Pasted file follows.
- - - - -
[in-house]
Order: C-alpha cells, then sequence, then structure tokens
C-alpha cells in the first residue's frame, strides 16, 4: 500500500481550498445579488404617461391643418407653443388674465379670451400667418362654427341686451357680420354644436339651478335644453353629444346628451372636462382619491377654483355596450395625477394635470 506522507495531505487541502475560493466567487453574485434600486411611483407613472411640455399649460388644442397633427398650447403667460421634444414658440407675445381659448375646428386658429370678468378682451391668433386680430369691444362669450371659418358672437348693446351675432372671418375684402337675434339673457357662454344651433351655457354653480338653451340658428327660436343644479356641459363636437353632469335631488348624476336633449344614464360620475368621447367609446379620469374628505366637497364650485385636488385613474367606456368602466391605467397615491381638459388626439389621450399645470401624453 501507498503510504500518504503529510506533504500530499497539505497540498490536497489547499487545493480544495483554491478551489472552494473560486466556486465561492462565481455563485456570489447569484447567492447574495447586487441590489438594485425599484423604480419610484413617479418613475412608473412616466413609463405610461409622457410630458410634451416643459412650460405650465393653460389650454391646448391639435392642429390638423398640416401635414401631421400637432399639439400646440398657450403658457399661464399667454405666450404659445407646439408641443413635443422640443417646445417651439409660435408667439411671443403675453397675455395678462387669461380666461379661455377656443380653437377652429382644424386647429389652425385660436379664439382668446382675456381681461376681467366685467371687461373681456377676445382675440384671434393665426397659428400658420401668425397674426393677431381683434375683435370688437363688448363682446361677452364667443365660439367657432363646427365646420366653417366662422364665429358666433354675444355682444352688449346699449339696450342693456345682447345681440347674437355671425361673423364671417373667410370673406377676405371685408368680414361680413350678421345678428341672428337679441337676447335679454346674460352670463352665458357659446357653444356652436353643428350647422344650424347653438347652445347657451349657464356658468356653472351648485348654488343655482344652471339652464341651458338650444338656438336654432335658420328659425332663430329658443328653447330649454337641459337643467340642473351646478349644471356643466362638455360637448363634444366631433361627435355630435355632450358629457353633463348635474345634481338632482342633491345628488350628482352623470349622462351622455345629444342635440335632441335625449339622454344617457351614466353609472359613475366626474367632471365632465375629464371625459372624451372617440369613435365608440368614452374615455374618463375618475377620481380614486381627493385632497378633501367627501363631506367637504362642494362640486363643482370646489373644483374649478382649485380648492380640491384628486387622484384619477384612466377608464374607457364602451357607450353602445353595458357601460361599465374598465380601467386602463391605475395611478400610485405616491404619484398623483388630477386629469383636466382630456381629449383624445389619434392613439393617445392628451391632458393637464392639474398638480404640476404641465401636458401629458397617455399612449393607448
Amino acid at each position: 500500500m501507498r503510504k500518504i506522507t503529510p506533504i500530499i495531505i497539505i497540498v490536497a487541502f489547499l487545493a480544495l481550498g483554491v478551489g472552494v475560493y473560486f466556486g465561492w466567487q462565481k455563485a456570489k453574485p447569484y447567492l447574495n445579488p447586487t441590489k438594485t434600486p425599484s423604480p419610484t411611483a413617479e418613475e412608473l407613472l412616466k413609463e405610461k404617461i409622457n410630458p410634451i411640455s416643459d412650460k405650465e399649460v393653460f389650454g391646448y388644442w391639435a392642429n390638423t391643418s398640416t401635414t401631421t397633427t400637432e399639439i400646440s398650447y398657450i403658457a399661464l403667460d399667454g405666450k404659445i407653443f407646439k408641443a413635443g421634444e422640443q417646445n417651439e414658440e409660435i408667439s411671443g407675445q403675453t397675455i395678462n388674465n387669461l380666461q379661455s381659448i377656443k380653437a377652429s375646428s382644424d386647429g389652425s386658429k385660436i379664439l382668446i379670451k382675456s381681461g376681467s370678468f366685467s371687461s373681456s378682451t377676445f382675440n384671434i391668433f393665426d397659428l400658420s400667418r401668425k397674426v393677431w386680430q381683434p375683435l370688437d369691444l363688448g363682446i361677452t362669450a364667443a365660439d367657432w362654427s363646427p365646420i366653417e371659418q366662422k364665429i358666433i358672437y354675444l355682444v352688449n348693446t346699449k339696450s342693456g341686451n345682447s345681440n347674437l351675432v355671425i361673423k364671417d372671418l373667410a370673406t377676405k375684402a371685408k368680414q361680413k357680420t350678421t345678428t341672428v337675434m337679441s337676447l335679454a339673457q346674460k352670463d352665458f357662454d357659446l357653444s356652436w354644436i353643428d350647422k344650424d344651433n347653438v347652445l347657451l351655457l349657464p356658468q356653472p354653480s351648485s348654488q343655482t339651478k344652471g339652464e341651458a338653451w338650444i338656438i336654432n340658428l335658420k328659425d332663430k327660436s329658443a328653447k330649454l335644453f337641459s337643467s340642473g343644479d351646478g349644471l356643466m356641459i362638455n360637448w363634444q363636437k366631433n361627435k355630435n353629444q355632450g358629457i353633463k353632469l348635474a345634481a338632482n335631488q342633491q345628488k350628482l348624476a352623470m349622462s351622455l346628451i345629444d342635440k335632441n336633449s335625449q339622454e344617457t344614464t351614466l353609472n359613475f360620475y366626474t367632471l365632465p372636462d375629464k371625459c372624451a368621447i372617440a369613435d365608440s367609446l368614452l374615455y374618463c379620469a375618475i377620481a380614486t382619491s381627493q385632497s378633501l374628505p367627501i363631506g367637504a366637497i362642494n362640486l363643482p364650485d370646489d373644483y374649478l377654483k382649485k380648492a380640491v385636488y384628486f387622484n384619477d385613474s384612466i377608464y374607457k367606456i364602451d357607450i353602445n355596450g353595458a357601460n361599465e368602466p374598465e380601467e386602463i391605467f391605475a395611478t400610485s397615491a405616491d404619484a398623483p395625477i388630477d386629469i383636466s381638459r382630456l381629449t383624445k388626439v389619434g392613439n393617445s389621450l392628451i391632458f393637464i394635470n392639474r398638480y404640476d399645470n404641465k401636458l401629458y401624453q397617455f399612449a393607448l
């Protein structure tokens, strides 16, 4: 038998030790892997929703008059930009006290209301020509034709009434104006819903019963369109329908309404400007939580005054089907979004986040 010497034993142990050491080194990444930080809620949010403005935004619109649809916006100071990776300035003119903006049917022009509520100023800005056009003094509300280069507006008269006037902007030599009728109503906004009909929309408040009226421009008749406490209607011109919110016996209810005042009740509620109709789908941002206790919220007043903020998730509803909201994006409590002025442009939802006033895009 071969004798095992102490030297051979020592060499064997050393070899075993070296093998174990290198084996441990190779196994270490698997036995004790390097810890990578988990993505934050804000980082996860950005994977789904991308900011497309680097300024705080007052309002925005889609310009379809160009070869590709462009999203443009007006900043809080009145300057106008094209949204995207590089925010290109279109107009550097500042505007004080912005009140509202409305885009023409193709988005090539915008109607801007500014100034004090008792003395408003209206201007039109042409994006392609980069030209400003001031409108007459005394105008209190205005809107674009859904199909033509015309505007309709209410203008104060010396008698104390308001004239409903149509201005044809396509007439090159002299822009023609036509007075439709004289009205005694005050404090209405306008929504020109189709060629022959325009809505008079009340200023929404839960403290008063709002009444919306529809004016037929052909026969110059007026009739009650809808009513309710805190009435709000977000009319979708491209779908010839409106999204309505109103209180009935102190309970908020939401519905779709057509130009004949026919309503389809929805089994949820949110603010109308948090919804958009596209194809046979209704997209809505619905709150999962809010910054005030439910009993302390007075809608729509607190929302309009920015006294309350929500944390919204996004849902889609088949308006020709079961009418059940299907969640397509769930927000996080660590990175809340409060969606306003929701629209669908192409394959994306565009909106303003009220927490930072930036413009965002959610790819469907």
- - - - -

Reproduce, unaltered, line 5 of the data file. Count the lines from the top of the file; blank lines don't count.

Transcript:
């Protein structure tokens, strides 16, 4: 038998030790892997929703008059930009006290209301020509034709009434104006819903019963369109329908309404400007939580005054089907979004986040 010497034993142990050491080194990444930080809620949010403005935004619109649809916006100071990776300035003119903006049917022009509520100023800005056009003094509300280069507006008269006037902007030599009728109503906004009909929309408040009226421009008749406490209607011109919110016996209810005042009740509620109709789908941002206790919220007043903020998730509803909201994006409590002025442009939802006033895009 071969004798095992102490030297051979020592060499064997050393070899075993070296093998174990290198084996441990190779196994270490698997036995004790390097810890990578988990993505934050804000980082996860950005994977789904991308900011497309680097300024705080007052309002925005889609310009379809160009070869590709462009999203443009007006900043809080009145300057106008094209949204995207590089925010290109279109107009550097500042505007004080912005009140509202409305885009023409193709988005090539915008109607801007500014100034004090008792003395408003209206201007039109042409994006392609980069030209400003001031409108007459005394105008209190205005809107674009859904199909033509015309505007309709209410203008104060010396008698104390308001004239409903149509201005044809396509007439090159002299822009023609036509007075439709004289009205005694005050404090209405306008929504020109189709060629022959325009809505008079009340200023929404839960403290008063709002009444919306529809004016037929052909026969110059007026009739009650809808009513309710805190009435709000977000009319979708491209779908010839409106999204309505109103209180009935102190309970908020939401519905779709057509130009004949026919309503389809929805089994949820949110603010109308948090919804958009596209194809046979209704997209809505619905709150999962809010910054005030439910009993302390007075809608729509607190929302309009920015006294309350929500944390919204996004849902889609088949308006020709079961009418059940299907969640397509769930927000996080660590990175809340409060969606306003929701629209669908192409394959994306565009909106303003009220927490930072930036413009965002959610790819469907």